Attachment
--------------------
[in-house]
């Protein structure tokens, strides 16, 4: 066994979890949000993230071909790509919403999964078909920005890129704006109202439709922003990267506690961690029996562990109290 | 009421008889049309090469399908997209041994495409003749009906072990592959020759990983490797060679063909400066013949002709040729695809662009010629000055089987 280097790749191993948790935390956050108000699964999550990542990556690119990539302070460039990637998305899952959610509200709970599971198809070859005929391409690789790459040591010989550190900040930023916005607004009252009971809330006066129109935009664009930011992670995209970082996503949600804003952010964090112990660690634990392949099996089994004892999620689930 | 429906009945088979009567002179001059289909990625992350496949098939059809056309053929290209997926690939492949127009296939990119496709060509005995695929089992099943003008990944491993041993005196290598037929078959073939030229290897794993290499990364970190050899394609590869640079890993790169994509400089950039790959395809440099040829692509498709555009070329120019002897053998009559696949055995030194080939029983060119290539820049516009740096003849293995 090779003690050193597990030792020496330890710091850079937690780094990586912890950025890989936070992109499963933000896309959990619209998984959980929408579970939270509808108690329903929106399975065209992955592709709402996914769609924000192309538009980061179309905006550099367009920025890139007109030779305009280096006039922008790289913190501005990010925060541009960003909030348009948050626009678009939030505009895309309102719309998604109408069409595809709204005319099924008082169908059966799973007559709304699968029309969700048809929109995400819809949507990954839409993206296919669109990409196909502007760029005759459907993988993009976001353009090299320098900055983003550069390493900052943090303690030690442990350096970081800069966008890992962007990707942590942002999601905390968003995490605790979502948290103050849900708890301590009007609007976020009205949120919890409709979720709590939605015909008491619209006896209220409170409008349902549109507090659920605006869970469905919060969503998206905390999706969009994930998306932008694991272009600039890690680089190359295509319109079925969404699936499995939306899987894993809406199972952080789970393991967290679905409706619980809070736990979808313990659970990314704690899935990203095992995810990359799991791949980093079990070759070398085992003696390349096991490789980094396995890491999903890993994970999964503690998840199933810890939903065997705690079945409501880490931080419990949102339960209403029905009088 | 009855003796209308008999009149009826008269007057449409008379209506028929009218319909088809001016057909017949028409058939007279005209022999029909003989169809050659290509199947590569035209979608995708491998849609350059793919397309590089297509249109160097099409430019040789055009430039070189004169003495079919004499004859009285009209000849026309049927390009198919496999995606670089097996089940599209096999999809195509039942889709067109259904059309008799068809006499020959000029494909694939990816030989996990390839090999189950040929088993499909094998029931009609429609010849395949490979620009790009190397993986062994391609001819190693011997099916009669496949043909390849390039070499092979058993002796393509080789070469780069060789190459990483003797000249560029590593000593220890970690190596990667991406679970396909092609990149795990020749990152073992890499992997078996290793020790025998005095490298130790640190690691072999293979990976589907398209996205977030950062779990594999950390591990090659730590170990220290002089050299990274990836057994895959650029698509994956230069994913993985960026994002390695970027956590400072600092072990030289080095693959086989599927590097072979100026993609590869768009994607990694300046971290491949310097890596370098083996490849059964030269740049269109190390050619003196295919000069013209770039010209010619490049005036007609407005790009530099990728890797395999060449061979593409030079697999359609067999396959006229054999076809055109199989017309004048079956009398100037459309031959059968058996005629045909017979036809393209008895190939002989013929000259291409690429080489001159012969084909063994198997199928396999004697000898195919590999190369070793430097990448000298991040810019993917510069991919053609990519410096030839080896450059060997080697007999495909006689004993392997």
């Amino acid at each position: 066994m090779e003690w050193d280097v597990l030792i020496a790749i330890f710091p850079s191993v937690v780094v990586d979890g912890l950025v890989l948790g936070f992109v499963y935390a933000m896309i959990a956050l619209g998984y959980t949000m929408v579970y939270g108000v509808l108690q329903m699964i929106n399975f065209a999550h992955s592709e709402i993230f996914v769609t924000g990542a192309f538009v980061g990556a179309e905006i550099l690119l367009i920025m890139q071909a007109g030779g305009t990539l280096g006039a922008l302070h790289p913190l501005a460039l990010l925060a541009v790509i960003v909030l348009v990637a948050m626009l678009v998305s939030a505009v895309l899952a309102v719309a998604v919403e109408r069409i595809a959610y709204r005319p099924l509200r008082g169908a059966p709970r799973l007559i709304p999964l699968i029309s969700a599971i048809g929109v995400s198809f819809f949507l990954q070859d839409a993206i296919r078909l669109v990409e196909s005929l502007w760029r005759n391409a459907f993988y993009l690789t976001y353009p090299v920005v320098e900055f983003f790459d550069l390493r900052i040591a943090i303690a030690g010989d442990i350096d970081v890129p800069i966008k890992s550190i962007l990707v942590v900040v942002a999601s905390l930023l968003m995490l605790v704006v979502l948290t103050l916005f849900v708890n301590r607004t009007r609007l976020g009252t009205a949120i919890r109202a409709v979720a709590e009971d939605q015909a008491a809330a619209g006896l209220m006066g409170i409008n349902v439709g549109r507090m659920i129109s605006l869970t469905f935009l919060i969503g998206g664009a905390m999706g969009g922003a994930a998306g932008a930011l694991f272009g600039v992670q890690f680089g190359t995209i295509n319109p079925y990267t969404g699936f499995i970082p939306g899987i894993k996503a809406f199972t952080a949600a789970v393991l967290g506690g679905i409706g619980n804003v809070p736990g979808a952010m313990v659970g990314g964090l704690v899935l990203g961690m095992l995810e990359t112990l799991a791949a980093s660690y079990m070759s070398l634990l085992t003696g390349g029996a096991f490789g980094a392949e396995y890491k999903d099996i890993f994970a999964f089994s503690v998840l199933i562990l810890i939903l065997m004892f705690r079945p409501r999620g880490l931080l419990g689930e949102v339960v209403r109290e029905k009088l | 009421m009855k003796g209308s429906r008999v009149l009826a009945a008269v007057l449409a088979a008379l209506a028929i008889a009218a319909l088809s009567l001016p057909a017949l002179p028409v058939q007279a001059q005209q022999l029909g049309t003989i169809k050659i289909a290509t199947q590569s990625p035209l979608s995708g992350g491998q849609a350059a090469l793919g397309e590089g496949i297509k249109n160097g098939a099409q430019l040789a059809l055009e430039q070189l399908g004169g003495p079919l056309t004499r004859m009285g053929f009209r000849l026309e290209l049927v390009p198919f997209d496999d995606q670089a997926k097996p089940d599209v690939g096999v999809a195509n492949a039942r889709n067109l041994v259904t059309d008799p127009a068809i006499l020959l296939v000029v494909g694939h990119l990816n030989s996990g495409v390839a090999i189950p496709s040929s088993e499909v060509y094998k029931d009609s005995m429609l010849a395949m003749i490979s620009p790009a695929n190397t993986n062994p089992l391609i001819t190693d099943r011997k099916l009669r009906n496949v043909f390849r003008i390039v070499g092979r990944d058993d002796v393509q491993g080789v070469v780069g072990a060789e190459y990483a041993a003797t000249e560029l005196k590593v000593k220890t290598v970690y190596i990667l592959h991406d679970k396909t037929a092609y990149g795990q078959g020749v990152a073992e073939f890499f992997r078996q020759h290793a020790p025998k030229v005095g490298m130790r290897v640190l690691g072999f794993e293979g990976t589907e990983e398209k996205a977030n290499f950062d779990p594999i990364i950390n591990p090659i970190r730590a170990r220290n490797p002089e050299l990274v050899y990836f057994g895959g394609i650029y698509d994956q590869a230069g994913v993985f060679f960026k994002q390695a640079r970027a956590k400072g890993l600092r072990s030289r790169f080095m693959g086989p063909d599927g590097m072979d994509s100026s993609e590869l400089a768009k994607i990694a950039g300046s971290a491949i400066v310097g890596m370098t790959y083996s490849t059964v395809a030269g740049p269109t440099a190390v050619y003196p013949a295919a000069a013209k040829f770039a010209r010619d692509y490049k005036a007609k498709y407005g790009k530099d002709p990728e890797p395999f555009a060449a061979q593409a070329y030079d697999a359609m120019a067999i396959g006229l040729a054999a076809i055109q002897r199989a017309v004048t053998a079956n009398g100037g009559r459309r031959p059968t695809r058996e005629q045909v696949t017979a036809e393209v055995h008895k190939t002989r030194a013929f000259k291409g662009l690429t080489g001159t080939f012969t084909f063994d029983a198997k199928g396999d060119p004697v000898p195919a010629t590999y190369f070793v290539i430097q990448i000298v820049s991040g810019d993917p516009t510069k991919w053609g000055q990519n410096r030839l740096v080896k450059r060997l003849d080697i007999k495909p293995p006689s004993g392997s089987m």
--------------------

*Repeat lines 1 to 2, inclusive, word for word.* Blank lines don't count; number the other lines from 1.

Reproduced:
[in-house]
């Protein structure tokens, strides 16, 4: 066994979890949000993230071909790509919403999964078909920005890129704006109202439709922003990267506690961690029996562990109290 | 009421008889049309090469399908997209041994495409003749009906072990592959020759990983490797060679063909400066013949002709040729695809662009010629000055089987 280097790749191993948790935390956050108000699964999550990542990556690119990539302070460039990637998305899952959610509200709970599971198809070859005929391409690789790459040591010989550190900040930023916005607004009252009971809330006066129109935009664009930011992670995209970082996503949600804003952010964090112990660690634990392949099996089994004892999620689930 | 429906009945088979009567002179001059289909990625992350496949098939059809056309053929290209997926690939492949127009296939990119496709060509005995695929089992099943003008990944491993041993005196290598037929078959073939030229290897794993290499990364970190050899394609590869640079890993790169994509400089950039790959395809440099040829692509498709555009070329120019002897053998009559696949055995030194080939029983060119290539820049516009740096003849293995 090779003690050193597990030792020496330890710091850079937690780094990586912890950025890989936070992109499963933000896309959990619209998984959980929408579970939270509808108690329903929106399975065209992955592709709402996914769609924000192309538009980061179309905006550099367009920025890139007109030779305009280096006039922008790289913190501005990010925060541009960003909030348009948050626009678009939030505009895309309102719309998604109408069409595809709204005319099924008082169908059966799973007559709304699968029309969700048809929109995400819809949507990954839409993206296919669109990409196909502007760029005759459907993988993009976001353009090299320098900055983003550069390493900052943090303690030690442990350096970081800069966008890992962007990707942590942002999601905390968003995490605790979502948290103050849900708890301590009007609007976020009205949120919890409709979720709590939605015909008491619209006896209220409170409008349902549109507090659920605006869970469905919060969503998206905390999706969009994930998306932008694991272009600039890690680089190359295509319109079925969404699936499995939306899987894993809406199972952080789970393991967290679905409706619980809070736990979808313990659970990314704690899935990203095992995810990359799991791949980093079990070759070398085992003696390349096991490789980094396995890491999903890993994970999964503690998840199933810890939903065997705690079945409501880490931080419990949102339960209403029905009088 | 009855003796209308008999009149009826008269007057449409008379209506028929009218319909088809001016057909017949028409058939007279005209022999029909003989169809050659290509199947590569035209979608995708491998849609350059793919397309590089297509249109160097099409430019040789055009430039070189004169003495079919004499004859009285009209000849026309049927390009198919496999995606670089097996089940599209096999999809195509039942889709067109259904059309008799068809006499020959000029494909694939990816030989996990390839090999189950040929088993499909094998029931009609429609010849395949490979620009790009190397993986062994391609001819190693011997099916009669496949043909390849390039070499092979058993002796393509080789070469780069060789190459990483003797000249560029590593000593220890970690190596990667991406679970396909092609990149795990020749990152073992890499992997078996290793020790025998005095490298130790640190690691072999293979990976589907398209996205977030950062779990594999950390591990090659730590170990220290002089050299990274990836057994895959650029698509994956230069994913993985960026994002390695970027956590400072600092072990030289080095693959086989599927590097072979100026993609590869768009994607990694300046971290491949310097890596370098083996490849059964030269740049269109190390050619003196295919000069013209770039010209010619490049005036007609407005790009530099990728890797395999060449061979593409030079697999359609067999396959006229054999076809055109199989017309004048079956009398100037459309031959059968058996005629045909017979036809393209008895190939002989013929000259291409690429080489001159012969084909063994198997199928396999004697000898195919590999190369070793430097990448000298991040810019993917510069991919053609990519410096030839080896450059060997080697007999495909006689004993392997």